Hip implants, which are generally made from metal and plastic, often last for 15 years before they wear out and need to be replaced. Such devices can fail prematurely for a variety of reasons, but the early replacement rate is typically 1 percent after a year, or 5 percent at five years. However, the New York Times reported that an internal analysis conducted by Johnson & Johnson in 2011 estimated that the all-metal hip implant device would fail within five years in nearly 40 percent of patients who received. The company’s analysis showed that the implant is likely to fail prematurely over the next few years in thousands more patients in addition to those who have already had painful and costly procedures to replace it. "Johnson & Johnson never released those projections for the device, the Articular Surface Replacement, or A.S.R., which the company recalled in mid-2010. But at the same time that the medical products giant was performing that analysis, it was publicly playing down similar findings from a British implant registry about the device’s early failure rate."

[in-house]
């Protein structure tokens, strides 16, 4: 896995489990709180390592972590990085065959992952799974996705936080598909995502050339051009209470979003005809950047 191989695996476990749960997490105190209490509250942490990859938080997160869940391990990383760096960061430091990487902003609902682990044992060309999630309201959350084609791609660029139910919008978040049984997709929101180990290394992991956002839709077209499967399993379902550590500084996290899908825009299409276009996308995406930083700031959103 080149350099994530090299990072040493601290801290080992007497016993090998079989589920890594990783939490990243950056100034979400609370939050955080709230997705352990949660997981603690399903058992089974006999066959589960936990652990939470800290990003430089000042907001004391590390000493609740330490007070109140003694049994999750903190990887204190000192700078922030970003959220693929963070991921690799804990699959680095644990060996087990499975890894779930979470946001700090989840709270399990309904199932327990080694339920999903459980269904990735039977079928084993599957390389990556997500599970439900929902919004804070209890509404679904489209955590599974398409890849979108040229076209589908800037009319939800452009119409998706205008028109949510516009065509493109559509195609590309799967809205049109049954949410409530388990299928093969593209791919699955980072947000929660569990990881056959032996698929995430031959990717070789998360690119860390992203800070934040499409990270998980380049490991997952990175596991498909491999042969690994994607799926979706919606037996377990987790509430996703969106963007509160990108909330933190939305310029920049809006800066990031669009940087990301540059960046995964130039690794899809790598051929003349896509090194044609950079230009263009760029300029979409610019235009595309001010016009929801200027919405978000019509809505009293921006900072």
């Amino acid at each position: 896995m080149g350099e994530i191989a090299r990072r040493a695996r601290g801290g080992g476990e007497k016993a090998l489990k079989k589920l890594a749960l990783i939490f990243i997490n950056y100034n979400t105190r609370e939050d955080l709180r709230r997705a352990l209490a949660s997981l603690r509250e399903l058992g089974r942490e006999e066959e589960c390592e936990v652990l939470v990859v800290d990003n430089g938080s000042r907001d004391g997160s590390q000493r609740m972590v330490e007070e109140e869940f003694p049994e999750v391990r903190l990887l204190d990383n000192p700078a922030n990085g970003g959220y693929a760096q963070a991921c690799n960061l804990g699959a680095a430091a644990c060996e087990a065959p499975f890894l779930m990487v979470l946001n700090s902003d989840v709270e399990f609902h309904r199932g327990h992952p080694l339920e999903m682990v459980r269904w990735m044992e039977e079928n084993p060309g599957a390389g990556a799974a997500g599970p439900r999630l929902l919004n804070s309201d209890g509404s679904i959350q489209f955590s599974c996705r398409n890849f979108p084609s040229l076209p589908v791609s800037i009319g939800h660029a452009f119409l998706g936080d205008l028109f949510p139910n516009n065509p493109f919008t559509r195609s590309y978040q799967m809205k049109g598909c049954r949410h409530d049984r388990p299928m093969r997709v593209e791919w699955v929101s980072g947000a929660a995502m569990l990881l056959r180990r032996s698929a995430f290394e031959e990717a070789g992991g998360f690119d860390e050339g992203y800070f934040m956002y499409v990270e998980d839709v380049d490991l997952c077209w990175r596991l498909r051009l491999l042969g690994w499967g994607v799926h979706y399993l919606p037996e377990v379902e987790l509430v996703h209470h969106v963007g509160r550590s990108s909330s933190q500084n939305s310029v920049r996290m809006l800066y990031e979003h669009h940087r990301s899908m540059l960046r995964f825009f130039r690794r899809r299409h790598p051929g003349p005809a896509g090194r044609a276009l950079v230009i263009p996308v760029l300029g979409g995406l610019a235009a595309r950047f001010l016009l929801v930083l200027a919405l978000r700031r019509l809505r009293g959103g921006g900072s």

"The episode represents one of the biggest medical device failures in recent decades and the forthcoming trial is expected to shed light on what officials of Johnson & Johnson’s DePuy Orthopaedics division knew about the device’s problem before its recall and the actions they took or did not take."
"About 93,000 patients worldwide received an A.S.R., about one-third of them in the United States. There are two versions of the A.S.R., one used in standard hip implants and the other used in an alternative replacement procedure known as resurfacing. Only the standard implant was sold in the United States. Both versions of the A.S.R., however, used the same metal hip cup as part of their design."